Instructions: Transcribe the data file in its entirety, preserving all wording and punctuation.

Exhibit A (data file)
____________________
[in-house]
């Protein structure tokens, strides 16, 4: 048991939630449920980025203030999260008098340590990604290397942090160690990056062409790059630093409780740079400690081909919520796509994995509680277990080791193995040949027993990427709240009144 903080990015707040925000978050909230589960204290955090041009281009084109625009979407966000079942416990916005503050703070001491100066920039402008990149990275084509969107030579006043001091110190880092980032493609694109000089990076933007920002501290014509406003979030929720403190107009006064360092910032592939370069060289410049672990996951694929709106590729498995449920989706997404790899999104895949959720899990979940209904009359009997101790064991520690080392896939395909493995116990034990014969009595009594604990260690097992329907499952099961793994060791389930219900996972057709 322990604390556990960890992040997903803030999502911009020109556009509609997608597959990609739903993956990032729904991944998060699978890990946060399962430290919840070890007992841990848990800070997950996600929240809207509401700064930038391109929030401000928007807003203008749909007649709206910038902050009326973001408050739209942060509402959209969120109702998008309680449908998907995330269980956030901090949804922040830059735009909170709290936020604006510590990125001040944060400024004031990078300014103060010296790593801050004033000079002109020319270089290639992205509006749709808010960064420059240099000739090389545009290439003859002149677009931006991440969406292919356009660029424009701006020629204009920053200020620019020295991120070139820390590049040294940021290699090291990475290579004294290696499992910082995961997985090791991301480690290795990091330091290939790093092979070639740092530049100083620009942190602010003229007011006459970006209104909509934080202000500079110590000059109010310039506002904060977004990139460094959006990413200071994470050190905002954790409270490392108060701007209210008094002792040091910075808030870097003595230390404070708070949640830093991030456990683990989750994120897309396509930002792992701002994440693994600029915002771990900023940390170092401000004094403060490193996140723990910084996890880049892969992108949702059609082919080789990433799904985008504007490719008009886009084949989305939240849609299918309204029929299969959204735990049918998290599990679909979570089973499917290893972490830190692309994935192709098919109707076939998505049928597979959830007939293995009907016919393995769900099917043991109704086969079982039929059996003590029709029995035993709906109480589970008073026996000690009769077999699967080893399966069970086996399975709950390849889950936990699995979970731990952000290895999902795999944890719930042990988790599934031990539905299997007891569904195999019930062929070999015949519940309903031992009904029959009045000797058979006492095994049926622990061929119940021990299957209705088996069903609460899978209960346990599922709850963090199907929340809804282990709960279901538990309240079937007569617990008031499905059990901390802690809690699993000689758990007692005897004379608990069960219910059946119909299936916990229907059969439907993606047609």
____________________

[in-house]
């Protein structure tokens, strides 16, 4: 048991939630449920980025203030999260008098340590990604290397942090160690990056062409790059630093409780740079400690081909919520796509994995509680277990080791193995040949027993990427709240009144 903080990015707040925000978050909230589960204290955090041009281009084109625009979407966000079942416990916005503050703070001491100066920039402008990149990275084509969107030579006043001091110190880092980032493609694109000089990076933007920002501290014509406003979030929720403190107009006064360092910032592939370069060289410049672990996951694929709106590729498995449920989706997404790899999104895949959720899990979940209904009359009997101790064991520690080392896939395909493995116990034990014969009595009594604990260690097992329907499952099961793994060791389930219900996972057709 322990604390556990960890992040997903803030999502911009020109556009509609997608597959990609739903993956990032729904991944998060699978890990946060399962430290919840070890007992841990848990800070997950996600929240809207509401700064930038391109929030401000928007807003203008749909007649709206910038902050009326973001408050739209942060509402959209969120109702998008309680449908998907995330269980956030901090949804922040830059735009909170709290936020604006510590990125001040944060400024004031990078300014103060010296790593801050004033000079002109020319270089290639992205509006749709808010960064420059240099000739090389545009290439003859002149677009931006991440969406292919356009660029424009701006020629204009920053200020620019020295991120070139820390590049040294940021290699090291990475290579004294290696499992910082995961997985090791991301480690290795990091330091290939790093092979070639740092530049100083620009942190602010003229007011006459970006209104909509934080202000500079110590000059109010310039506002904060977004990139460094959006990413200071994470050190905002954790409270490392108060701007209210008094002792040091910075808030870097003595230390404070708070949640830093991030456990683990989750994120897309396509930002792992701002994440693994600029915002771990900023940390170092401000004094403060490193996140723990910084996890880049892969992108949702059609082919080789990433799904985008504007490719008009886009084949989305939240849609299918309204029929299969959204735990049918998290599990679909979570089973499917290893972490830190692309994935192709098919109707076939998505049928597979959830007939293995009907016919393995769900099917043991109704086969079982039929059996003590029709029995035993709906109480589970008073026996000690009769077999699967080893399966069970086996399975709950390849889950936990699995979970731990952000290895999902795999944890719930042990988790599934031990539905299997007891569904195999019930062929070999015949519940309903031992009904029959009045000797058979006492095994049926622990061929119940021990299957209705088996069903609460899978209960346990599922709850963090199907929340809804282990709960279901538990309240079937007569617990008031499905059990901390802690809690699993000689758990007692005897004379608990069960219910059946119909299936916990229907059969439907993606047609």